• Should the employer become aware of potential union organising, management and human resources functions will need to work collaboratively to ensure a strategy is implemented at an early stage, based on the needs of the business.  Employers in the technology sector and other industries that have a strong start-up mentality may be highly apprehensive about unionisation within their business and want to take aggressive action to prevent it, whereas employers in other sectors, or with a different jurisdictional background, may be more comfortable with the potential for collective negotiations and therefore take a different stance.
  • The employer’s communications strategy will be critical, and management will typically need to be educated on how to deal with both employee organisers and union members. If a “hearts and minds” campaign is intended, it will be key to tailor the messaging to the particular employee base, to avoid the strategy landing badly and having unintended consequences. Equally, employers should be aware of the legal protections afforded to employees in relation to prospective or current trade union membership and be careful that the communications strategy does not fall foul of legal requirements.

We’ve received a request for union recognition – what now?

If the employer receives a request for recognition (i.e., where the employer, if such request is accepted, would be agreeing to undertake collective bargaining on matters such as pay, hours and holiday with that union on behalf of its employees), there will be important strategic considerations.

The potential for improved relations with any union that is voluntarily recognised and the avoidance of time consuming formal statutory recognition processes should be balanced against the potential advantages (if the strategy of the employer is to seek to restrict or even prevent unionisation) of the formal statutory recognition route (including that if a request for recognition is not successful, the union must wait another three years before reapplying).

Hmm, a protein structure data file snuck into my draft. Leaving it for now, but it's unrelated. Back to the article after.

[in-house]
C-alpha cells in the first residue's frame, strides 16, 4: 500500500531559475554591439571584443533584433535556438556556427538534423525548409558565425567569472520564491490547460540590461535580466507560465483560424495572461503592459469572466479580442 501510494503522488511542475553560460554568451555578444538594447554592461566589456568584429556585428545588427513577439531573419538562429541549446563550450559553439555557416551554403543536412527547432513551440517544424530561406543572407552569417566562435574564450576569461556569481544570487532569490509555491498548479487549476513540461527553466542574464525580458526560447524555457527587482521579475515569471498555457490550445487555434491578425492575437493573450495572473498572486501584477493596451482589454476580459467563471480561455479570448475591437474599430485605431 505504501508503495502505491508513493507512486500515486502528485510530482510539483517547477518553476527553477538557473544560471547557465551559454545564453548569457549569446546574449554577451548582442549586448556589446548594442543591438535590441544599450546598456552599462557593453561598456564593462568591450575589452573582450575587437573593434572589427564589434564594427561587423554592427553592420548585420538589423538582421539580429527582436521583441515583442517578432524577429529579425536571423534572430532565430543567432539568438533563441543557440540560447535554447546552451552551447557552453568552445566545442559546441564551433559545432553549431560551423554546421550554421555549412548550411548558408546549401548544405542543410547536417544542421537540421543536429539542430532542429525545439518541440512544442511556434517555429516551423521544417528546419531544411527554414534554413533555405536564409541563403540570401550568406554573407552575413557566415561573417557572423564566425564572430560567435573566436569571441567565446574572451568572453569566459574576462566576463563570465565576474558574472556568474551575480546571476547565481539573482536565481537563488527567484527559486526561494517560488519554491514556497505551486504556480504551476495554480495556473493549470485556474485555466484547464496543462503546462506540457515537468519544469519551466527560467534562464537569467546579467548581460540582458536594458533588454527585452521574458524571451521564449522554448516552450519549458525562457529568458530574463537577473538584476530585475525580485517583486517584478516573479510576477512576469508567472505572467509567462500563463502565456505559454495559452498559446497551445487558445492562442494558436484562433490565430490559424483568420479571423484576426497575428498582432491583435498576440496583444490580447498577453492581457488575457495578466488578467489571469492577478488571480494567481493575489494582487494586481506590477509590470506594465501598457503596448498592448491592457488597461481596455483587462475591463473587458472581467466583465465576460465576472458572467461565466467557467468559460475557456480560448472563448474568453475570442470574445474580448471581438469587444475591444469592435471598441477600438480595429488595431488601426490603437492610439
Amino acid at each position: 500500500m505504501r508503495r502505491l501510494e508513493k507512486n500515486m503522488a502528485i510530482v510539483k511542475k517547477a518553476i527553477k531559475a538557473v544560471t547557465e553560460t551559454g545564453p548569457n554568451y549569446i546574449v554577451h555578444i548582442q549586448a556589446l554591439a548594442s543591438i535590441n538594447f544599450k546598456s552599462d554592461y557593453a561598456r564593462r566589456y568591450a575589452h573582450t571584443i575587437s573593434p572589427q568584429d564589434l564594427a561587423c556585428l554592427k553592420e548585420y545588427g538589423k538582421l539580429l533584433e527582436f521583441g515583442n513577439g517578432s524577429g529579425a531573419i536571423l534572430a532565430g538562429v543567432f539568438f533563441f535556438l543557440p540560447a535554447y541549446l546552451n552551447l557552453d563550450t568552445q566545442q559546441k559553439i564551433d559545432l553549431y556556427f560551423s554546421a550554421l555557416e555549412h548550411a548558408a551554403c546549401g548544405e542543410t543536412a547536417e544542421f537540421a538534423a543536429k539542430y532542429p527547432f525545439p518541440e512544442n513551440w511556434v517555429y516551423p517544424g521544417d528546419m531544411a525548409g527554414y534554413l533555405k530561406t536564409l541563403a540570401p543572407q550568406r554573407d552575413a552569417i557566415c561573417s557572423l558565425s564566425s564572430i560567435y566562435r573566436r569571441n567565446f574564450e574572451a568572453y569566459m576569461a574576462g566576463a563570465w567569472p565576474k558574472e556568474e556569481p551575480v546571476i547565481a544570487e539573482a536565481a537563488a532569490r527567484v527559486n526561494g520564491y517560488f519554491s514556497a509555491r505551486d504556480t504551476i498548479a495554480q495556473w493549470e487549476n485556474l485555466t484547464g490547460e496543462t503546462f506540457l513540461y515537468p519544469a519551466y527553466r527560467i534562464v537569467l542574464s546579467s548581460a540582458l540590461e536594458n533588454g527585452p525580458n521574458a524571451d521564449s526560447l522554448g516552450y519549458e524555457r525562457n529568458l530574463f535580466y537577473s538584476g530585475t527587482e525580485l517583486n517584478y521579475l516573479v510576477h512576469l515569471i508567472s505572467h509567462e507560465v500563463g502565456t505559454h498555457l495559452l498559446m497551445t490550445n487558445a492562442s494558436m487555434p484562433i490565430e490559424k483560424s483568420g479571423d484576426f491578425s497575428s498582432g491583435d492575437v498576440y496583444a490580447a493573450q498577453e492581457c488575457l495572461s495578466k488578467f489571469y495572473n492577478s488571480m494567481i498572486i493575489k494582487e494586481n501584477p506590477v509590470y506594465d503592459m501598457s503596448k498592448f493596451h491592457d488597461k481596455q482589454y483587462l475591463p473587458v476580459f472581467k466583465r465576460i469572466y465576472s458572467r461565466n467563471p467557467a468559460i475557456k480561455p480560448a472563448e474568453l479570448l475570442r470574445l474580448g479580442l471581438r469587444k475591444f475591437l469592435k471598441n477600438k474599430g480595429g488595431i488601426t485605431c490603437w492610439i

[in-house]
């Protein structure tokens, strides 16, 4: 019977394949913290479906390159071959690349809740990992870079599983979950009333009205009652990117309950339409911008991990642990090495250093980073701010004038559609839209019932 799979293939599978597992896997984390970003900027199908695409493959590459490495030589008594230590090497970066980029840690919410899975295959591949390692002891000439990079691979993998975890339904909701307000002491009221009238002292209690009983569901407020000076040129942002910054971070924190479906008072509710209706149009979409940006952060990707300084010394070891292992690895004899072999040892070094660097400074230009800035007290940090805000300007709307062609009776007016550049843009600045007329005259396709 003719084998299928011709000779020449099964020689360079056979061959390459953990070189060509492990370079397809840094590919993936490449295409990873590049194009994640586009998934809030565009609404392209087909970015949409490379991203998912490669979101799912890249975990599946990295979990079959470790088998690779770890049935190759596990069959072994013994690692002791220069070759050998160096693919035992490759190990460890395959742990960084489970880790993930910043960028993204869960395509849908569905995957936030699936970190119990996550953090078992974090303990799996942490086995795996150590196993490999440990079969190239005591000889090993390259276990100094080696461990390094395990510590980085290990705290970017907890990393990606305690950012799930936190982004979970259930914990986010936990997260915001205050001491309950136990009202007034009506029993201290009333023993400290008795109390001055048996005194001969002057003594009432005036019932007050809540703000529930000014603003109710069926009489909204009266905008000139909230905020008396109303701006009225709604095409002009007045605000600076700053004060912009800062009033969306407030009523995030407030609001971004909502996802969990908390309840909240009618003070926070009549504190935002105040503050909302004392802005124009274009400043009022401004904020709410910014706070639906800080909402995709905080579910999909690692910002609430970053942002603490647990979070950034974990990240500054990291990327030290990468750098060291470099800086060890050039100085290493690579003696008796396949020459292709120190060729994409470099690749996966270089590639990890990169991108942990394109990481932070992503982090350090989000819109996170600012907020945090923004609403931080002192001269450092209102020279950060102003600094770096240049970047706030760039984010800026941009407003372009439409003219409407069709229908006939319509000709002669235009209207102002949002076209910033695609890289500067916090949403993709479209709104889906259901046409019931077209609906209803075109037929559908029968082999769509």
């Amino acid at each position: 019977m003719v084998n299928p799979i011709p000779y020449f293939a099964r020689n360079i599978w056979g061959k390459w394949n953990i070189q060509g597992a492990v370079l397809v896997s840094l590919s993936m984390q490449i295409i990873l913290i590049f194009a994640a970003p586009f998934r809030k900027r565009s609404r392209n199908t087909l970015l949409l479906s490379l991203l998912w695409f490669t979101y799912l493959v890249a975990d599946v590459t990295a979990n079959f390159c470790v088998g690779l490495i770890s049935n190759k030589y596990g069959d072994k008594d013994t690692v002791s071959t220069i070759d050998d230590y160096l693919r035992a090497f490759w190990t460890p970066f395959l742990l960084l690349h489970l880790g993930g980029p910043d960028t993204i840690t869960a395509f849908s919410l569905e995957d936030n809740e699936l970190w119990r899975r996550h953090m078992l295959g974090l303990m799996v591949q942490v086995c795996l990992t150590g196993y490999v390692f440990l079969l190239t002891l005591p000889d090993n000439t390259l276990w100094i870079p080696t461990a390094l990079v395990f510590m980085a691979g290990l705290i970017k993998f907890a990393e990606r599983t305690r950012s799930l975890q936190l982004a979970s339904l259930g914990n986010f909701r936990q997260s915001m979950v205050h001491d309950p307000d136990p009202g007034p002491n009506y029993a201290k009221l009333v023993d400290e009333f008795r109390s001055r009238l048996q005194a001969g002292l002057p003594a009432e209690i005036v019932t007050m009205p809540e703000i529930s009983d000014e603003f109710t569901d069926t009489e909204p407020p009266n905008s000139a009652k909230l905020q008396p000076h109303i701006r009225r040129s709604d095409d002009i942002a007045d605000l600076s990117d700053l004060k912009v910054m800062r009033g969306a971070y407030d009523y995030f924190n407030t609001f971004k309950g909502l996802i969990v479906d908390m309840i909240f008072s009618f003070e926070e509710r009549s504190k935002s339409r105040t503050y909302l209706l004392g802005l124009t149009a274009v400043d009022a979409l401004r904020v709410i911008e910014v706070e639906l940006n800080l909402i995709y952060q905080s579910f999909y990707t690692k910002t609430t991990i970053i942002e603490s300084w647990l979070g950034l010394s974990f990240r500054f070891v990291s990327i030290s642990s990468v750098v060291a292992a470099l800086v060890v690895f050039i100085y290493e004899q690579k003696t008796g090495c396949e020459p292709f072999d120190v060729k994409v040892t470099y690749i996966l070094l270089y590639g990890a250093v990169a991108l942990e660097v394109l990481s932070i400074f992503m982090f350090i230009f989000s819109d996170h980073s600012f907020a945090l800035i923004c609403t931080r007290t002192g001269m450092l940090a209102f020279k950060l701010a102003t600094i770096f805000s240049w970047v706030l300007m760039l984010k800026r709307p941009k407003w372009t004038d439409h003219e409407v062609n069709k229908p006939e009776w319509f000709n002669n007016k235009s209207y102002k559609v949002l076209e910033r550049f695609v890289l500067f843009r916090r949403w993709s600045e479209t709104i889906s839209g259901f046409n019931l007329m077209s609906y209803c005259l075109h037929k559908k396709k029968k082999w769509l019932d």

The formal route involves the union approaching the Central Arbitration Committee (CAC) for recognition. In order for recognition to be declared, the CAC must be satisfied that at least 10 per cent. of workers in the union’s proposed “bargaining unit” (the group of workers on whose behalf the union wants to negotiate) are union members and the majority of employees in the bargaining union are likely to support union recognition. Employers may wish to refuse a request for recognition if it knows that the union will not cross these hurdles and their application will be deemed inadmissible by the CAC. An employer may alternatively reject the recognition request but offer to negotiate the terms of the recognition.

If recognition is agreed voluntarily or determined in connection with the formal statutory process, a “recognition agreement” will be drawn up as part of these negotiations. It is important to carefully consider the contents of the recognition agreement as it will guide the process of future negotiations.

An update on the Government’s union measures

As mentioned on our last blog, the Truss government floated and announced a number of measures aimed at minimising future industrial action. Of these, two proposals were included in the September Growth Plan – a requirement for trade unions to put pay offers from employers to a vote of members to “ensure that strikes can only be called once negotiations have genuinely broken down”, and legislation to introduce minimum service levels during strikes for specified transport services. A Government Bill to effect the latter proposal passed its first reading in October and there has been nothing to suggest that the Sunak government will not implement the former.

Labour on the other hand has robustly opposed recent changes and proposals by the Conservative government that weaken employee rights and has said that it will “tear up” any laws passed by the Conservative government undermining the right to strike if the party wins the next general election.

Our next two blogs in the series will look at strategic considerations when confronted with unions in an M&A context, and draw on experiences from further afield in Europe and internationally as to how best approach engagement with unions.


employment, strikes, tradeunions, employeeactivism, industrialaction